Many of our country's most beautiful and adventurous climbing areas are on federally managed public lands. From Yosemite's sterling granite walls, to the bloodthirsty off-widths of Vedauwoo, to the ocean-misted cliffs of Acadia, public lands (which include national parks, national forests and Bureau of Land Management lands) are among our greatest treasures.
Public lands are the backbone of the outdoor recreation economy, generating $887 billion in consumer spending and 7.6 million jobs annually. With the REC Act signed into law, we now have government data on the significant contribution and growth of the outdoor economy.
Despite these recreational and economic benefits, we are experiencing unprecedented threats to our public lands. Both state and federal lawmakers have introduced measures to sell off or transfer millions of acres to the states. These efforts are being promoted as a way to improve and localize land management. While some states do a good job of managing state lands, others can’t foot the expense and end up selling or developing the land. For example, Comb Ridge near Bluff, Utah sold to the highest bidder in late 2016, barring access to popular climbing, camping and hiking areas. While federal lands are held in trust for all people, state lands are often at risk for closure.
Other attacks to public lands include efforts to weaken public management, underfund land management agencies and increase development at the cost of public access. These measures threaten climbing on our public lands and the fundamental American notion that our public lands belong to everyone. Here’s where your Club stands on the issue:
Public Lands Should Remain in Public Hands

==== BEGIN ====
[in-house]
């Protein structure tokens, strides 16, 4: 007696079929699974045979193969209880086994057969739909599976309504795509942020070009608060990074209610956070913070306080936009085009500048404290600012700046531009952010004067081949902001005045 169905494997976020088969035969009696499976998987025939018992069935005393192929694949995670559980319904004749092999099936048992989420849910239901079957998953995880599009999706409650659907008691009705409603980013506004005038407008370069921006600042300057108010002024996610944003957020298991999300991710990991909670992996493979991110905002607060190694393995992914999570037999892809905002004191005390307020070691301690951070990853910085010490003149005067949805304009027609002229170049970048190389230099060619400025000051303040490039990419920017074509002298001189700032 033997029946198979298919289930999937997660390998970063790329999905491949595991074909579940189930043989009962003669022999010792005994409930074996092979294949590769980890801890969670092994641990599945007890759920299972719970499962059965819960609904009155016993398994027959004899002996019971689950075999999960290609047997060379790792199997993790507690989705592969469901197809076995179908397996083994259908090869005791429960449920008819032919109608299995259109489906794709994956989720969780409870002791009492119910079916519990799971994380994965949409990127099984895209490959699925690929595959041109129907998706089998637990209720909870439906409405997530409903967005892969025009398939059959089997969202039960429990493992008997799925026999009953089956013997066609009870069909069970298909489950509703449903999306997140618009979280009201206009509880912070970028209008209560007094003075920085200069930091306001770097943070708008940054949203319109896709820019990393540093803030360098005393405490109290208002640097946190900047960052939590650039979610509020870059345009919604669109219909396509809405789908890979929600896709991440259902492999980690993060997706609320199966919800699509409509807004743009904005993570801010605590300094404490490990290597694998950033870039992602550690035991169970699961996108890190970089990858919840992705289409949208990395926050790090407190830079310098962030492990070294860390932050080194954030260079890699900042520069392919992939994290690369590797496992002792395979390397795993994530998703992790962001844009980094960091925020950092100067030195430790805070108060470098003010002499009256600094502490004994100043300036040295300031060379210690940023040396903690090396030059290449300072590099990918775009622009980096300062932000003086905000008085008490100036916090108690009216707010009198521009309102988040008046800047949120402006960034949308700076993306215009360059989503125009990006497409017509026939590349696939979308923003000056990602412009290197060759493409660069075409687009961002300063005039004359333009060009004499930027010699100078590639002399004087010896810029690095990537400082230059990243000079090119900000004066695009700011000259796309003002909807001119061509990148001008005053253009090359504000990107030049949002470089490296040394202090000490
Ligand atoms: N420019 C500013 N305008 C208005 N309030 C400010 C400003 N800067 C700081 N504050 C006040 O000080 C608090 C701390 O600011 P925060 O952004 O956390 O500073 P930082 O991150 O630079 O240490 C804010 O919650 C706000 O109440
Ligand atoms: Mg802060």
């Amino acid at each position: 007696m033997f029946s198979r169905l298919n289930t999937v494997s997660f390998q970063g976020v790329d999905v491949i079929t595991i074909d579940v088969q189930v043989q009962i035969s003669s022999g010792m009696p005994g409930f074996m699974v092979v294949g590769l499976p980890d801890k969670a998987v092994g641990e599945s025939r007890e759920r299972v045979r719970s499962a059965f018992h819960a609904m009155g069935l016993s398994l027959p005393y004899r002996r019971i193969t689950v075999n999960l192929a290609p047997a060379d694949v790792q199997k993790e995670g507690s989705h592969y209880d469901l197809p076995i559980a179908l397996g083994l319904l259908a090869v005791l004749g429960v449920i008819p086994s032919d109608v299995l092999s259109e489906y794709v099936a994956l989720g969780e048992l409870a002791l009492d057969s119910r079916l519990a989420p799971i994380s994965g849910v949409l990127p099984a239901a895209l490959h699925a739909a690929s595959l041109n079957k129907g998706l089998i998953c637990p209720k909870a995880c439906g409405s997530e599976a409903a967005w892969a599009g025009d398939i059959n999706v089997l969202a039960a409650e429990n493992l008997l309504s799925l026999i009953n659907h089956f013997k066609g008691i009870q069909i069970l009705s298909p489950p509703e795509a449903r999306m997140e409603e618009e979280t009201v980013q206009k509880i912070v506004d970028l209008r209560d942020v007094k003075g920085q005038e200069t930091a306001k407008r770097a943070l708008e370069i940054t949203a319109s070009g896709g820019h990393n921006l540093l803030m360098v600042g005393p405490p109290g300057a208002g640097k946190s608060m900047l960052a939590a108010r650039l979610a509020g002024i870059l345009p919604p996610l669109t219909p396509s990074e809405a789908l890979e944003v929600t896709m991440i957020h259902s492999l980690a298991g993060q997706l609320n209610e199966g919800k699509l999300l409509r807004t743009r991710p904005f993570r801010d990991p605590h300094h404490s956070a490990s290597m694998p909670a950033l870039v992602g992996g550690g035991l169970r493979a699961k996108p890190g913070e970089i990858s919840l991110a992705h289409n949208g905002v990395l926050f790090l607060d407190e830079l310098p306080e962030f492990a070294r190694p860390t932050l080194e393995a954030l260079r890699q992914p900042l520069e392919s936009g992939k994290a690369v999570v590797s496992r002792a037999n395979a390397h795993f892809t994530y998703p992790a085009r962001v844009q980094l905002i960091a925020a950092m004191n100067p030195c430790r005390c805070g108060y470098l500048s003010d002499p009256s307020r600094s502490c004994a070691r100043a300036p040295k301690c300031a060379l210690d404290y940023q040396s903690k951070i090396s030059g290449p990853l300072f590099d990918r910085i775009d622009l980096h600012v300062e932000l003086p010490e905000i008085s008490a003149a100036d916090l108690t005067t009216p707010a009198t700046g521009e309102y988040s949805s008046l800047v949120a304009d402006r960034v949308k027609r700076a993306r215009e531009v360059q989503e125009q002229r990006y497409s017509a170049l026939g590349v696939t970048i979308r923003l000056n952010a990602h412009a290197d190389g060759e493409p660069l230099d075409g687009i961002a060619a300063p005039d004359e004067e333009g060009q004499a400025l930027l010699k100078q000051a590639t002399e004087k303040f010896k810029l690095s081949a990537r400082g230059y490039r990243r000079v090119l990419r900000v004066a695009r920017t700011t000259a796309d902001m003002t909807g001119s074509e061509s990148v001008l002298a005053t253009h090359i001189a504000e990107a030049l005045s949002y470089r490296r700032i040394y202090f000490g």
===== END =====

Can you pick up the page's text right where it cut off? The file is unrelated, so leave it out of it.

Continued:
Climbing on public lands is part of our national heritage.
Keeping public lands public guarantees that we have a say in how they are managed.
We oppose any measure to sell or transfer public lands to states or other entities. State ownership puts access at risk.
The Antiquities Act and The Wilderness Act are foundational laws to protect recreation on public lands; the authority of both must be preserved.
Public Lands Support Healthy, Vibrant and Economically Sustainable Communities
Public lands draw visitors from all over the world, and they attract and retain knowledge workers in gateway communities.
Recreating on our public lands makes for healthier citizens, inspires stewardship of the natural world, and provides an unparalleled quality of life.
Outdoor educators and climbing guides depend on public lands to teach climbers how to practice our craft in a safe and environmentally sensitive way.
Public Lands Require Balanced Management, Adequate Resources and Public Involvement
A balanced land management approach is necessary to ensure that wild landscapes remain healthy, culturally significant, biologically diverse, and have high recreational values. We oppose large-scale industrial developments in these landscapes.
Stable, long-term funding for quality public lands management is essential to supporting outdoor recreation and environmental conservation. We encourage the addition of new and non-traditional funding from private and non-profit sources.
We support permanent reauthorization and full funding of the Land Water Conservation Fund.
In conflicts over access issues, climbers should work with climbing advocacy organizations, land managers, government agencies and other user groups to find solutions satisfactory to all parties. See the Tyrol Declaration for more information.
Many of these issues are embodied in the debate over Bears Ears National Monument. Click below to learn more.